Responding to five demonstrations and dozens of arrests in the past two weeks, Mayor Bill Bell said the city needs to re-emphasize the rules for protests it adopted earlier this year.
“I just hope we get this back again to the general public,” Bell said during Monday night’s City Council meeting.
Those rules, adopted in February, include:
• Demonstrators must get a parade permit and may not march at night.
Never miss a local story.
• Demonstrators must not wear masks, hoods or other devices to hide their identity.
• Demonstrators “shall not damage property, commit assaults, participate in disorderly conduct, possess or use pyrotechnics, or possess dangerous weapons such as rocks, bricks etc.”
• Demonstrators must stay off police parking lots and grassy areas next to police buildings.
“I think it’s really important that we get that resolution that we passed unanimously as a council out into the public once again as well as to the police,” said Councilman Eugene Brown.
The regulations were a response to protests after Durham teenager Jesus Huerta fatally shot himself while in police custody in November 2013.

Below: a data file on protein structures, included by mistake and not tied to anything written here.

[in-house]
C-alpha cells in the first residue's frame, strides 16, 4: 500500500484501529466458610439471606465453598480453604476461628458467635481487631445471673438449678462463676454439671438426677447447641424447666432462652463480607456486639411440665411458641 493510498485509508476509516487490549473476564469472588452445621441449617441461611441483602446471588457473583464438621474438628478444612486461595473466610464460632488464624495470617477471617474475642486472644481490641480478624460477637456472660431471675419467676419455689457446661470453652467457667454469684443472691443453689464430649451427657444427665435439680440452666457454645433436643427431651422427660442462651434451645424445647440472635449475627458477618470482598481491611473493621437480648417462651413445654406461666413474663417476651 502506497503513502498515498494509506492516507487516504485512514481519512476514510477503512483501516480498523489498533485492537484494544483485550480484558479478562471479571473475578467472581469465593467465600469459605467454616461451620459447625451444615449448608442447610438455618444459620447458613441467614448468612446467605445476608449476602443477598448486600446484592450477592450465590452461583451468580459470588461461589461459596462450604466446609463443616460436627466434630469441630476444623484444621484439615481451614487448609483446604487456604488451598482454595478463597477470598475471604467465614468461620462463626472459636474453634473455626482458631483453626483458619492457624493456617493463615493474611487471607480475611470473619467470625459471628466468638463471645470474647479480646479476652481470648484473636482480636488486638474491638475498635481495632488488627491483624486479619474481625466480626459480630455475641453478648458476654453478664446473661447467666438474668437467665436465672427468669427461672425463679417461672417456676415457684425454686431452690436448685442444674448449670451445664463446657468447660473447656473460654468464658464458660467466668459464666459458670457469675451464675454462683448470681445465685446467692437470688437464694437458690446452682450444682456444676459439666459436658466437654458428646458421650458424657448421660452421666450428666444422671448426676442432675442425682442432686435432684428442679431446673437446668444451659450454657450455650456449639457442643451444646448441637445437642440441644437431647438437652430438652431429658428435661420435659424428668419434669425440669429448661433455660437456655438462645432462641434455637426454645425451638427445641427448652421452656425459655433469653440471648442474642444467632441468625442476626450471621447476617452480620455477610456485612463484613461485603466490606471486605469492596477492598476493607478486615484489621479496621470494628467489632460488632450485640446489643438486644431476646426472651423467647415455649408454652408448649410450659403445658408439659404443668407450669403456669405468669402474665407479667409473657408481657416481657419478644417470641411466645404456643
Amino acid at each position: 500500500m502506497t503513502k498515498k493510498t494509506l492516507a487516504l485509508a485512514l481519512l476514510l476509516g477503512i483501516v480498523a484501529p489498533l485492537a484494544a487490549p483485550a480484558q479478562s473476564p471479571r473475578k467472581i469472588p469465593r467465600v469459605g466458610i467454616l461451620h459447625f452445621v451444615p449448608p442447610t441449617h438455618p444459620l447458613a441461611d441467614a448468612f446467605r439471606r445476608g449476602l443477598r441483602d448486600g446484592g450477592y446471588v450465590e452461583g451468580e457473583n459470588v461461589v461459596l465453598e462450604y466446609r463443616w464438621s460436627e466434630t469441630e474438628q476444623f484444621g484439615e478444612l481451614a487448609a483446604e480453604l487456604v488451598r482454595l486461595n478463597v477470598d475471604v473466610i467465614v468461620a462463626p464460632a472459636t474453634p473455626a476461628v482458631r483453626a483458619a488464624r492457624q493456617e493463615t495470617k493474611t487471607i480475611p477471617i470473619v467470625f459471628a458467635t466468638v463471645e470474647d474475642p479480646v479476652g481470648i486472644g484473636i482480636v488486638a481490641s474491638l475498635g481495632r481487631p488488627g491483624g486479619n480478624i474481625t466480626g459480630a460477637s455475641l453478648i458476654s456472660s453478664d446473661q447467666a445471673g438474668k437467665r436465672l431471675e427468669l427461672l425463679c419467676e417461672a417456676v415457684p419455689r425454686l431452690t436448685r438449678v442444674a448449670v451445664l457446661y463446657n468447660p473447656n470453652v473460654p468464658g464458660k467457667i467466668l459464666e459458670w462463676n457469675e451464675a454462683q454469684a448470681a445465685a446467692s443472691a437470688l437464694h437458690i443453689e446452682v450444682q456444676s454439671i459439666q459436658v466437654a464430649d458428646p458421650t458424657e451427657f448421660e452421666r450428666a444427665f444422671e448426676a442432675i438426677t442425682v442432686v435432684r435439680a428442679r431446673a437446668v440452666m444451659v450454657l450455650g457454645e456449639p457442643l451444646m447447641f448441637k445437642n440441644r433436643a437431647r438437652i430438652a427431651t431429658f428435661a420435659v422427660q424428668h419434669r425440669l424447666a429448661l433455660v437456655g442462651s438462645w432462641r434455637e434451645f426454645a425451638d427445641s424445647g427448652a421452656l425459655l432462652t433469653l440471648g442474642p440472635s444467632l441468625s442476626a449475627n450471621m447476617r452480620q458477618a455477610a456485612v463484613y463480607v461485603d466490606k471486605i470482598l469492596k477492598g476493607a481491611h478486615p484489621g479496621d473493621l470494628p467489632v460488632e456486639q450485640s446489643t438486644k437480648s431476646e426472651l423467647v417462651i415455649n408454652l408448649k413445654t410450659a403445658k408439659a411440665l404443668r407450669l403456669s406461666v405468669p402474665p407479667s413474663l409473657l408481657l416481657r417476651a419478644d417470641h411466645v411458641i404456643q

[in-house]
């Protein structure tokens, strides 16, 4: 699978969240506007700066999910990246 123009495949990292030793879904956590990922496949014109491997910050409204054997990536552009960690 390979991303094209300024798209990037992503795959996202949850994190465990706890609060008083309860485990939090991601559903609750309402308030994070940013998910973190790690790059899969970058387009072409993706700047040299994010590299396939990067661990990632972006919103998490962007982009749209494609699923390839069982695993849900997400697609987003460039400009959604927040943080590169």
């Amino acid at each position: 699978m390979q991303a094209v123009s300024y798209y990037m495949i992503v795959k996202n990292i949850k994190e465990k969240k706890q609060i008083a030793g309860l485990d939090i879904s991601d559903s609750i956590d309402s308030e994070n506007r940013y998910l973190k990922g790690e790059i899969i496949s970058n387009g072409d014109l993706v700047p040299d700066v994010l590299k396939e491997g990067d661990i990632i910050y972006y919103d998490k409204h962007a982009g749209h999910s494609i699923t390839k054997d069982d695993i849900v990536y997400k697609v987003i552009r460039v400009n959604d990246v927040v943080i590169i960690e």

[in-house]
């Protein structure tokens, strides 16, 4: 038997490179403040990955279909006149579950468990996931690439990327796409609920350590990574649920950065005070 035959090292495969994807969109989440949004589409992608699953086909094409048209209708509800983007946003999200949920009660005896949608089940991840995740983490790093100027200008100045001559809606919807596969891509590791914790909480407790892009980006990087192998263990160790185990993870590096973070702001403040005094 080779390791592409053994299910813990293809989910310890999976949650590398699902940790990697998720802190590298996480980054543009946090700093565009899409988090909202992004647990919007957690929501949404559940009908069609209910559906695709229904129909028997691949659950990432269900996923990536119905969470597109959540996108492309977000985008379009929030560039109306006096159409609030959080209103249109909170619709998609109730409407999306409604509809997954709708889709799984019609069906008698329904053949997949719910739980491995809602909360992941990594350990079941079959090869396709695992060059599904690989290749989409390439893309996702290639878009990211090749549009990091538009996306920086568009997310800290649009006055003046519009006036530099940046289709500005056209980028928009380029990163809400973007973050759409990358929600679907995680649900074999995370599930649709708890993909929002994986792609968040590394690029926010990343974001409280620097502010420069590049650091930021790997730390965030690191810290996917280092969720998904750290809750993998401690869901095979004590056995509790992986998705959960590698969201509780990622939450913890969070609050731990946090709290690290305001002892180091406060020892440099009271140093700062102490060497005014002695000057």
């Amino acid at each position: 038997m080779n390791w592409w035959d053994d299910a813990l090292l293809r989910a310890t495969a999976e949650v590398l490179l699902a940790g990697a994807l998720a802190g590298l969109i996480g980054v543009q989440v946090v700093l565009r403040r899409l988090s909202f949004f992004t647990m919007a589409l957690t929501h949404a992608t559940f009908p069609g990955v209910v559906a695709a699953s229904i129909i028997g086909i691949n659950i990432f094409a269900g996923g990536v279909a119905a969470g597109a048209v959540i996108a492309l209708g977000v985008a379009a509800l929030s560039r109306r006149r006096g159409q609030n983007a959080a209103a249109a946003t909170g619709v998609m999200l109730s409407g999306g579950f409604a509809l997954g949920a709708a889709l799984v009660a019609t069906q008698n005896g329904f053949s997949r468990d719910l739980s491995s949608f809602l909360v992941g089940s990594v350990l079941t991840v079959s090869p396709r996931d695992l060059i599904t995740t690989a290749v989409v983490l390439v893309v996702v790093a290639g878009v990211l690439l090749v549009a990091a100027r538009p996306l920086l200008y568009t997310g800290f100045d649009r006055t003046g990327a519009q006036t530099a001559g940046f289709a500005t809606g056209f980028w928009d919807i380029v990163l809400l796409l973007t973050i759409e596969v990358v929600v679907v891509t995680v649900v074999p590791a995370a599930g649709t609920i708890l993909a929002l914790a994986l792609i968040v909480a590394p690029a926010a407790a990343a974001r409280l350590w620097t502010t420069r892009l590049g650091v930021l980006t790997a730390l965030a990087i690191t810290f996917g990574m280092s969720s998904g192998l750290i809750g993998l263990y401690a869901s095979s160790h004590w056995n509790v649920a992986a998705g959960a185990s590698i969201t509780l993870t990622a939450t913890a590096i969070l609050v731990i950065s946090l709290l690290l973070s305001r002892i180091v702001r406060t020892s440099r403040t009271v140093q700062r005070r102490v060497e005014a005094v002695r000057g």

The recent protests have come after authorities in Ferguson, Mo. and New York City declined to prosecute white police officers who killed black suspects Michael Brown Jr. and Eric Garner.
Four of the recent protests have occurred at night and all five involved demonstrators blocking streets – twice impeding the Durham Freeway.
City council members have received citizen complaints about police brutality toward some protesters, as well as complaints about the protests themselves.
Councilman Don Moffitt, who observed a protest march Saturday night that went from the Walltown Recreation Center to near the freeway on-ramp on Swift Avenue, praised the police.
“They’ve been demonstrating a tremendous amount of training and discipline and professionalism,” he said.
Moffitt said he saw no marked police cars or uniformed officers along the march route until marchers approached the freeway.
Some demonstrators have been motivated by anger and frustration “we all understand,” he said.
“But there are also people coming out and using those protests ... to provoke confrontations with police in the hopes they can get the police to overreact or make a mistake.”
Council member Brown observed demonstrators at the Durham Performing Arts Center and CCB Plaza on Dec. 5 and said police acted “professionally, many times with restraint.”
“I think I can speak for my colleagues, we’re just appalled by the New York decision and certainly by Missouri,” Brown said. “But, on the other hand, in terms of the protesters ... when you start blocking major highways, and streets as well, in my judgment that’s not a very smart thing to do and I think you’re alienating many more people than you’re ... winning to your side.”